|Last Governor||Pío de Jesus Pico IV|
|Dissolved||June 14, 1846|
Alta California (Upper California) was formed when Spain separated the Dominican Missions from the Franciscan Missions in approximately 1769 with the founding of the first Alta California mission in San Diego. Separate administrations were created in 1804 when the Province of the Californias, then a part of the Commandancy General of the Provincias Internas in the Viceroyalty of New Spain, was divided in two, along a line separating the Franciscan missions in the north from the Dominican missions in the south. The southern part became the territory of Baja California ("Lower California"), also referred to at times as Vieja California ("Old California"). The northern part became Alta California, also alternatively called Nueva California ("New California").
The new territory included land that today forms the modern American states of California and parts of Nevada. Because the eastern boundaries of the province were not defined, many maps from the period show its borders including parts of today's Utah, northern Arizona, western Colorado, and southwestern Wyoming. The province would have bordered on the east with the Spanish, later Mexican, settlements in Arizona and the Province, later Territory, of Nuevo México.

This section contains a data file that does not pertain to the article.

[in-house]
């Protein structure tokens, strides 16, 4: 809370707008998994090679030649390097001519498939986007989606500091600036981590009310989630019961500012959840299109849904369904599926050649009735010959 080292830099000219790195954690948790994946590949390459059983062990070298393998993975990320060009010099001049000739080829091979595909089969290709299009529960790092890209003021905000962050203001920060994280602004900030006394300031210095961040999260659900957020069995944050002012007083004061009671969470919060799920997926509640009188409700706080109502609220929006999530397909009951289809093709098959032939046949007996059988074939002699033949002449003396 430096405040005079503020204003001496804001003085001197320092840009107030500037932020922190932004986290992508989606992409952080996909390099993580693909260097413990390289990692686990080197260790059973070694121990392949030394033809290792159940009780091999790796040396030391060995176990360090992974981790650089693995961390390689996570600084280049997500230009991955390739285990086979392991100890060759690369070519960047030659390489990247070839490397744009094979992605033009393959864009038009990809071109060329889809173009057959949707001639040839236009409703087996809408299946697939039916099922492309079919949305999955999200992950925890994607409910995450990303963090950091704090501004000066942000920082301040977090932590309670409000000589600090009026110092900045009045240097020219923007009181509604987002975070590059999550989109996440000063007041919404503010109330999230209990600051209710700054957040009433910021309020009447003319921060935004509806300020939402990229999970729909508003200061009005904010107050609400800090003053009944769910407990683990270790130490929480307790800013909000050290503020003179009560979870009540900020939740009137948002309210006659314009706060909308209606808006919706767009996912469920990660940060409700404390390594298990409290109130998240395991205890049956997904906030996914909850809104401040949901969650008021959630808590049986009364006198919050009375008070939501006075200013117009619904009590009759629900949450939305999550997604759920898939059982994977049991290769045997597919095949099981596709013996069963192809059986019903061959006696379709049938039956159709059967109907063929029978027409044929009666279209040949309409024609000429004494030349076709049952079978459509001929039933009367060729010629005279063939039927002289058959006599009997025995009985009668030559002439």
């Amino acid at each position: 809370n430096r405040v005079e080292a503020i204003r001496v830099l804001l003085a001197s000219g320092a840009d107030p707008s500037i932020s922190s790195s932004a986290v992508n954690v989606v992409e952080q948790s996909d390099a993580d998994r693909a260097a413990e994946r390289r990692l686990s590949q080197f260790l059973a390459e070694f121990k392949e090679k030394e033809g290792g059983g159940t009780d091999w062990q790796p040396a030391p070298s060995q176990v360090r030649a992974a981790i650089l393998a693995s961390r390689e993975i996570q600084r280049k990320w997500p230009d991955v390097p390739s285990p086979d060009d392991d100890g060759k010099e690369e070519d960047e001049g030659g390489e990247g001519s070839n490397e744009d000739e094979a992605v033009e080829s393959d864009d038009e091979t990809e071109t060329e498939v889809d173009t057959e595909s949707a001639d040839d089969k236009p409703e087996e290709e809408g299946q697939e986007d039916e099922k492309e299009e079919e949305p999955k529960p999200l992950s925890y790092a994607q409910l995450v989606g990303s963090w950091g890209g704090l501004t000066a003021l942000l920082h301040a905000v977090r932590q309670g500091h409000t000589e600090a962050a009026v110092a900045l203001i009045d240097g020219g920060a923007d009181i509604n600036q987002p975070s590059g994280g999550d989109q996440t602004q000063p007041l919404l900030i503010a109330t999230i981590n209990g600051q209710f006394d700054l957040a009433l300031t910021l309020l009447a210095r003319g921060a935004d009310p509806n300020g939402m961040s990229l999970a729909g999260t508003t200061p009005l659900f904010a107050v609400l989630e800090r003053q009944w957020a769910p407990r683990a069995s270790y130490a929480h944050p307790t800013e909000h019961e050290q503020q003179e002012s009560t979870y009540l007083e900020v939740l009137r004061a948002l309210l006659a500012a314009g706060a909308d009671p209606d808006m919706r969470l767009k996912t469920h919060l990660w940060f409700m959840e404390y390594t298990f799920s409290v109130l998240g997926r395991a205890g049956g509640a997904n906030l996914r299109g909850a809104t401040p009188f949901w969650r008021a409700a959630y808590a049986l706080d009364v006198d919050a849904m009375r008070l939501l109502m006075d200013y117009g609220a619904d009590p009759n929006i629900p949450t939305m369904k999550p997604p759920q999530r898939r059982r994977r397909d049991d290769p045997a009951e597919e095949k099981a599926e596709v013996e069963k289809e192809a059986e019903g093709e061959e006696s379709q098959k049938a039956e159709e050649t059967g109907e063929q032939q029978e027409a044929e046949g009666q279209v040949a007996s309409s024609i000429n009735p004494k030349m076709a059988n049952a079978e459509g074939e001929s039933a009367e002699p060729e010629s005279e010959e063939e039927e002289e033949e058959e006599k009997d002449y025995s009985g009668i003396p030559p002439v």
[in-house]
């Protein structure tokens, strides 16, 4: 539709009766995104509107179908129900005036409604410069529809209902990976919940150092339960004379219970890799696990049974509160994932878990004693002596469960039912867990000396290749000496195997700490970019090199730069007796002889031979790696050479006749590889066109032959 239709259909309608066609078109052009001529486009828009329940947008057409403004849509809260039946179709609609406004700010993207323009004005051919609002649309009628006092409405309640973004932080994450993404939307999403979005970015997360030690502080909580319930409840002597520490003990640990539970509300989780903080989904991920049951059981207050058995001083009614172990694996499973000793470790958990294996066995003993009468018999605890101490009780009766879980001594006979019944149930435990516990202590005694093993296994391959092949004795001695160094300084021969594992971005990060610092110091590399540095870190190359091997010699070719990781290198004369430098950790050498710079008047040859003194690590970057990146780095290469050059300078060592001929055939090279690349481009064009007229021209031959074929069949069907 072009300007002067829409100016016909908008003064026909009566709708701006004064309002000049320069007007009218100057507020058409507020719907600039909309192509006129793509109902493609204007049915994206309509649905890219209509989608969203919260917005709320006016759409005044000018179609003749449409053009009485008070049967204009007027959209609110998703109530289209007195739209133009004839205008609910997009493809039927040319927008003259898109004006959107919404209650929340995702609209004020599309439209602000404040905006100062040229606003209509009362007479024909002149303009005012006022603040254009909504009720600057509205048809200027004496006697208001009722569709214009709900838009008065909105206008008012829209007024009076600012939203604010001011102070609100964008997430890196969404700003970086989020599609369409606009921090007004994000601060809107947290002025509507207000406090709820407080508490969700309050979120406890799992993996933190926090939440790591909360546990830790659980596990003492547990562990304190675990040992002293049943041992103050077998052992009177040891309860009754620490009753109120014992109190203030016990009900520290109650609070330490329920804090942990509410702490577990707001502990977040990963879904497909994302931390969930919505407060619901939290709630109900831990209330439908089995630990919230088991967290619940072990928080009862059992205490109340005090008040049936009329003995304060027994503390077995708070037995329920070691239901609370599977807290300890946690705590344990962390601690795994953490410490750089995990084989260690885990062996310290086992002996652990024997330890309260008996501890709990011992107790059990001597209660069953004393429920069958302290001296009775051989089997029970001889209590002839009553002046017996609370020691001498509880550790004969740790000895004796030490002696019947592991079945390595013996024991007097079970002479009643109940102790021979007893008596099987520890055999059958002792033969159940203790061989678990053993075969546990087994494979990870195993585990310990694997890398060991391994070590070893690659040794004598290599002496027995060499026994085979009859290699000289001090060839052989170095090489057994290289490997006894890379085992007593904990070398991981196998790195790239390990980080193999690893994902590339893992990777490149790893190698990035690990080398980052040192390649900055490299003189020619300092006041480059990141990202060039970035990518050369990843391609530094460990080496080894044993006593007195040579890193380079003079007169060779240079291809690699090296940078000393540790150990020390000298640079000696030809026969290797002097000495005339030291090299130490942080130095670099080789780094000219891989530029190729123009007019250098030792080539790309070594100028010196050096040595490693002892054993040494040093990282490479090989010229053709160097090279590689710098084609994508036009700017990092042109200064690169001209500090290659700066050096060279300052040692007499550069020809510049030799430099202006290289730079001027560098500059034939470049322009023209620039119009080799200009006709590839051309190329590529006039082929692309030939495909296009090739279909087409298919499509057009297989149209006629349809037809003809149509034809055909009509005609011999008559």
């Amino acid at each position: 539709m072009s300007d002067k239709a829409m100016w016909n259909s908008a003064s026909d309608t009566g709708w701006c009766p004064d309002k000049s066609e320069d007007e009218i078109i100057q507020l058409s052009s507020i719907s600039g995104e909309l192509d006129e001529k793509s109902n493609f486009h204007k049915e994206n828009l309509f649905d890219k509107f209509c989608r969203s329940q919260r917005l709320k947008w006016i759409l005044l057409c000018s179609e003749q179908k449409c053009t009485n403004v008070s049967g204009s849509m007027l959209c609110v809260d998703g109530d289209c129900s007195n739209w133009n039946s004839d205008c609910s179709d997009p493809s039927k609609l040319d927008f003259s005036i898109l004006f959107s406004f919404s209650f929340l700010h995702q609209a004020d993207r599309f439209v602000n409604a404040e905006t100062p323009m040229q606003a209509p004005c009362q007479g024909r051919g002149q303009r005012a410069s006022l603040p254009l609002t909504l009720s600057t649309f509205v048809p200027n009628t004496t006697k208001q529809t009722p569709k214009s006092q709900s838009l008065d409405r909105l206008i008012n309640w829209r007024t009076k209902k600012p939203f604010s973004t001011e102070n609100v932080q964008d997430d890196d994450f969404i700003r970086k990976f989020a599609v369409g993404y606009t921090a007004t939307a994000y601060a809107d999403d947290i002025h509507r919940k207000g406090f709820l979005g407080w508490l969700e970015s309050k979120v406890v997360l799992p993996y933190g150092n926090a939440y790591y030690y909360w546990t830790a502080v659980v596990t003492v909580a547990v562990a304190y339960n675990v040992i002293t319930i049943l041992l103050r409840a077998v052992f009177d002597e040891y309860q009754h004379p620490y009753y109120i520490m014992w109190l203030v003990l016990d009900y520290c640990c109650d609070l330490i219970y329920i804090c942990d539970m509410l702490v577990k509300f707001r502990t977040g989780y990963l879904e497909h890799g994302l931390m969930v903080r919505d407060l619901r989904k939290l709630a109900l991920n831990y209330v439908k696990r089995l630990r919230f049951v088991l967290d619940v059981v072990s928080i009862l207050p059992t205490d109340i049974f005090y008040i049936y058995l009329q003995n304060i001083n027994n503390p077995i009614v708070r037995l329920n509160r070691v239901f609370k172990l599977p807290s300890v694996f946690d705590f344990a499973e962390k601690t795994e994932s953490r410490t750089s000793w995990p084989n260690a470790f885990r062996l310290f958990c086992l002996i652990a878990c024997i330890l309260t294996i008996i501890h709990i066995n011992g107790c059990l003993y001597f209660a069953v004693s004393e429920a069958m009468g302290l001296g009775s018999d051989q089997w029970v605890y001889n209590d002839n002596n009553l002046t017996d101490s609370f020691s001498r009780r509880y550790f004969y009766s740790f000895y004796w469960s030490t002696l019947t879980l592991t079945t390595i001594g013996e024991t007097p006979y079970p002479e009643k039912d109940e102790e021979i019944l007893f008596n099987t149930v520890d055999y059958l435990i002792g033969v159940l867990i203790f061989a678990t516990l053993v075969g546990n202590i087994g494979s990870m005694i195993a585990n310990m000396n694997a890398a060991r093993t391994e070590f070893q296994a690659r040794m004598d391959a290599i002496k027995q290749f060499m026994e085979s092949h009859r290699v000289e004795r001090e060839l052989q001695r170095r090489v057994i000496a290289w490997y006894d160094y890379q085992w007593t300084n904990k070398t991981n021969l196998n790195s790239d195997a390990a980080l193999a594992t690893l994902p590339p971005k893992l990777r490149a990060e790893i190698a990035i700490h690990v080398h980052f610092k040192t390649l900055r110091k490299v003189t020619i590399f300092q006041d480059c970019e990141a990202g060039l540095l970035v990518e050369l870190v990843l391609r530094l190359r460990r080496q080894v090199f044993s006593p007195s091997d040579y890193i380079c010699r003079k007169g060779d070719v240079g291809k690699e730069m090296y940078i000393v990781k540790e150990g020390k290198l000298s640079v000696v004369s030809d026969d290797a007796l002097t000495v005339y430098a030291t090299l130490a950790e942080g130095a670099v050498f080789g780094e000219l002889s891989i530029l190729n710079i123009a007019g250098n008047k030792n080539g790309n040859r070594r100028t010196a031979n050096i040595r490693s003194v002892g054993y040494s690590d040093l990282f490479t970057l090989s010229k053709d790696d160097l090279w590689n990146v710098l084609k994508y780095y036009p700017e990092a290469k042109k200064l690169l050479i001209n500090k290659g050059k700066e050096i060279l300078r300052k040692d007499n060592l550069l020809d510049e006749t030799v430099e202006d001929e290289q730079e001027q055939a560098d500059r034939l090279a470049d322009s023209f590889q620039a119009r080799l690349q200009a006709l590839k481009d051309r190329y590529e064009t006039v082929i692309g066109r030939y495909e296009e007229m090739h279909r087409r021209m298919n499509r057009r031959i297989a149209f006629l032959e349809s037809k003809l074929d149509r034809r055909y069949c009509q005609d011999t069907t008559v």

Mexico gained independence from Spain in 1821 upon conclusion of a decade-long war of independence. The region was automatically included in the short-lived First Mexican Empire. With the establishment of a republican United Mexican States in 1823, California, like many northern territories, was not recognized as one of the constituent states because of its small population. (The 1824 Constitution refers to Alta California as a "territory"). After Juan Bautista Alvarado's revolt in 1836, the territory was transformed into a department, which granted it more autonomy.
Mexico lost the territory two decades later as a result of the Mexican-American War. The last Mexican Governor of California was Pío Pico, who served until 1846. The capital of Alta California was Monterey.
In the second half of the nineteenth century, there was a San Francisco-based newspaper called The Daily Alta California (or The Alta Californian). Mark Twain's first widely successful book, The Innocents Abroad, was an edited collection of letters written for this publication.